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Focusing Well-Women

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PRECONCEPTION CARE: ... Increase to at least 60% the proportion of primary care providers who provide age- appropriate preconception care and counseling. – PowerPoint PPT presentation

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Title: Focusing Well-Women


1
PRECONCEPTION CARE WHAT IT IS and WHAT IT ISNT
The National Preconception Curriculum Resources
Guide for Clinicians MODULE 1 Release Date May
2008 Termination Date June 2009 Sponsored by
Albert Einstein College of Medicine and
Montefiore Medical Center in joint sponsorship
with the University of North Carolina Center for
Maternal Infant Health.
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2
  • Faculty
  • Merry-K Moos, BSN, FNP, MPH, FAAN Professor of
    Obstetrics Gynecology, UNC School of Medicine,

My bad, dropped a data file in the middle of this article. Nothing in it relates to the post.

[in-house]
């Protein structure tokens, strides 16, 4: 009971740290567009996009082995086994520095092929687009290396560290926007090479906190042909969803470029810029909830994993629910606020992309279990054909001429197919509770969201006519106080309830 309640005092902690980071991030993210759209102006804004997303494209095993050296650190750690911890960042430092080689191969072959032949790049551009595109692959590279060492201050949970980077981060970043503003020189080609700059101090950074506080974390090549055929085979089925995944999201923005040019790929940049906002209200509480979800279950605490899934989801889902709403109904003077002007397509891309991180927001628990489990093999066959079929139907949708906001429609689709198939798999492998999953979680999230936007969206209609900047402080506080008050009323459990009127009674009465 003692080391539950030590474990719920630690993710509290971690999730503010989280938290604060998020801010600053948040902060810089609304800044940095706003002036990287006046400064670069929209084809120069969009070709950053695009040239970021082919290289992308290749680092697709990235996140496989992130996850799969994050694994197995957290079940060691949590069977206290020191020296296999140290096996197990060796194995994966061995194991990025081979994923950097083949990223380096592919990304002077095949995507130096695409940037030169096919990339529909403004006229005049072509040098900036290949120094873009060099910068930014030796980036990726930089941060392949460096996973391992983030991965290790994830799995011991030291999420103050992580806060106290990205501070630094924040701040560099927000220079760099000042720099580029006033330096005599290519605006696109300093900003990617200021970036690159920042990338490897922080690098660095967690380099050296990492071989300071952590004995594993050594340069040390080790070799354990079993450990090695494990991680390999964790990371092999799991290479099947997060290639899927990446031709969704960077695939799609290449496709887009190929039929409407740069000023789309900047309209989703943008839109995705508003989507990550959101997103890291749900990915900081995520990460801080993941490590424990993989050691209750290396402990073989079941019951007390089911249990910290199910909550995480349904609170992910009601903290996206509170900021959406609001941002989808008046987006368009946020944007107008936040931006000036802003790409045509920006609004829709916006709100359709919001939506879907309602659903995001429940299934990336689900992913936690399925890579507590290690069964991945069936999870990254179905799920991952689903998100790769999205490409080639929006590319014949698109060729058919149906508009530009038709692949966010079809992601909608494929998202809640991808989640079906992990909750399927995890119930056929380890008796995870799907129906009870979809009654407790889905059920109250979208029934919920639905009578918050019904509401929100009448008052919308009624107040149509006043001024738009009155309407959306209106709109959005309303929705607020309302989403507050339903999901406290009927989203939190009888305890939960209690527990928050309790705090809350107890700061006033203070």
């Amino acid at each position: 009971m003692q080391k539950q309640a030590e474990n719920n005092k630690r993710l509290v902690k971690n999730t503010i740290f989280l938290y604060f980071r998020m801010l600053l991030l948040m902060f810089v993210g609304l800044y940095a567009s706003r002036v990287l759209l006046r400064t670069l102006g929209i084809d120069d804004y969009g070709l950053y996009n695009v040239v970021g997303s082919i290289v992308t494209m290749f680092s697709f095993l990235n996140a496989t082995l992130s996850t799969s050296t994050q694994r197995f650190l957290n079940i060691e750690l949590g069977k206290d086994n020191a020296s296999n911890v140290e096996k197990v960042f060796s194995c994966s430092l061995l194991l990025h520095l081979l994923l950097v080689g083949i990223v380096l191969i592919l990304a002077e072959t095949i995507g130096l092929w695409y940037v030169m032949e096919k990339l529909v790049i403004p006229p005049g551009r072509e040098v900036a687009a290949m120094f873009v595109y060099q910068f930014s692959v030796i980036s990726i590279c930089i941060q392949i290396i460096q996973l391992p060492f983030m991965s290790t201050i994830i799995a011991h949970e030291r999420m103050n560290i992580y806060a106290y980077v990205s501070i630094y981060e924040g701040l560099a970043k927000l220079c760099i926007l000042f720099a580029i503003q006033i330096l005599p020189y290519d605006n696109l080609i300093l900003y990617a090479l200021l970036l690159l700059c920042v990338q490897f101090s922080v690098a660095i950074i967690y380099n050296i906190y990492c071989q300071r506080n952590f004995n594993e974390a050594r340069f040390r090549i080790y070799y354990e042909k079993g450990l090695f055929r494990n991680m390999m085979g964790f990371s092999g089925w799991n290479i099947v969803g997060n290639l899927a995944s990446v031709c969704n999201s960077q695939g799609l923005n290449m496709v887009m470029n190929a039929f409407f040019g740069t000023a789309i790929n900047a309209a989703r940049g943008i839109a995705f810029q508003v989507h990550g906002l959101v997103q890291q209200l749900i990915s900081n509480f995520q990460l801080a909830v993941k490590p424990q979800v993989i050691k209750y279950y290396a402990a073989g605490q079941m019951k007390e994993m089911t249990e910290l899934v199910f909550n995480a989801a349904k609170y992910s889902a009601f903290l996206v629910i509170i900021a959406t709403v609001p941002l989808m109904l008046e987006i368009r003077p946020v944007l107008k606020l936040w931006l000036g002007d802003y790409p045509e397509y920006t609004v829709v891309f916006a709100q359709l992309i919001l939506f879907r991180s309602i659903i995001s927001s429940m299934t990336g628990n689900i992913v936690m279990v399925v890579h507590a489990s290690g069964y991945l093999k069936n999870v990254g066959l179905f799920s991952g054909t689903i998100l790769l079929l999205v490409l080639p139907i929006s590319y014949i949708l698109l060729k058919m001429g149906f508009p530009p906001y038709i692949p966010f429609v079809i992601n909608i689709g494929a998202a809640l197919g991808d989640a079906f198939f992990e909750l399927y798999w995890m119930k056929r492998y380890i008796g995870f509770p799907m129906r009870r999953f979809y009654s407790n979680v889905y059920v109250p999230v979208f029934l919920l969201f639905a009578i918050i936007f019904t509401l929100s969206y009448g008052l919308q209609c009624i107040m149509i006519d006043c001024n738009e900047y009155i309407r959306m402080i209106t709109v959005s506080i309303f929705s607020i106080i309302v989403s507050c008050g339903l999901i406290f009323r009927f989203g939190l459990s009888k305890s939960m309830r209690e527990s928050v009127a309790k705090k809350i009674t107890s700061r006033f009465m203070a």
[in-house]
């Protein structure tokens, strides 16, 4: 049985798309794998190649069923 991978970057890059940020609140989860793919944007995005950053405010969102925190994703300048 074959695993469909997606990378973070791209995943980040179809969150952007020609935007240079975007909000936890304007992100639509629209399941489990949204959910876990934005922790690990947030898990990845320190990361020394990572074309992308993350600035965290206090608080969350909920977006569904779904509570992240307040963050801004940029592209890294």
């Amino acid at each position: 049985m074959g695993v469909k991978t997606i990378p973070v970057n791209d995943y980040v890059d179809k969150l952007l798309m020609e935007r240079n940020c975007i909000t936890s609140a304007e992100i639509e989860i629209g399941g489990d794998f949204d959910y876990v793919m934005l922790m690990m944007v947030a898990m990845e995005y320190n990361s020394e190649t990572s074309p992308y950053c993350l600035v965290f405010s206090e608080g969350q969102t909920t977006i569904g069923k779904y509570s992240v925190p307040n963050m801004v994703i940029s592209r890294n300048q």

Chapel Hill, NC
  • Peter Bernstein, MD, MPH, Associate Professor
    of Obstetrics Gynecology, Albert Einstein
    College of Medicine, Bronx, NY
  • Disclosures
  • Dr. Bernstein and Ms. Moos present no conflict
    of interest. They will not present any off-label
    or investigational uses of drugs/devices in this
    activity.

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3
Accreditation StatementThis activity has been
planned and implemented in accordance with the
Essential Areas and Policies of the Accreditation
Council for Continuing Medical Education (ACCME)
through joint sponsorship of Albert
EinsteinCollege of Medicine and the University
of North Carolina Center for Maternal Infant
Health.  Albert Einstein College of Medicine is
accredited by the ACCME to provide continuing
medical education for physicians. Credit
Designation Statement Albert Einstein College of
Medicine designates this educational activity for
a maximum of 1AMA PRA Category 1 Credit.
Physicians should only claim credit commensurate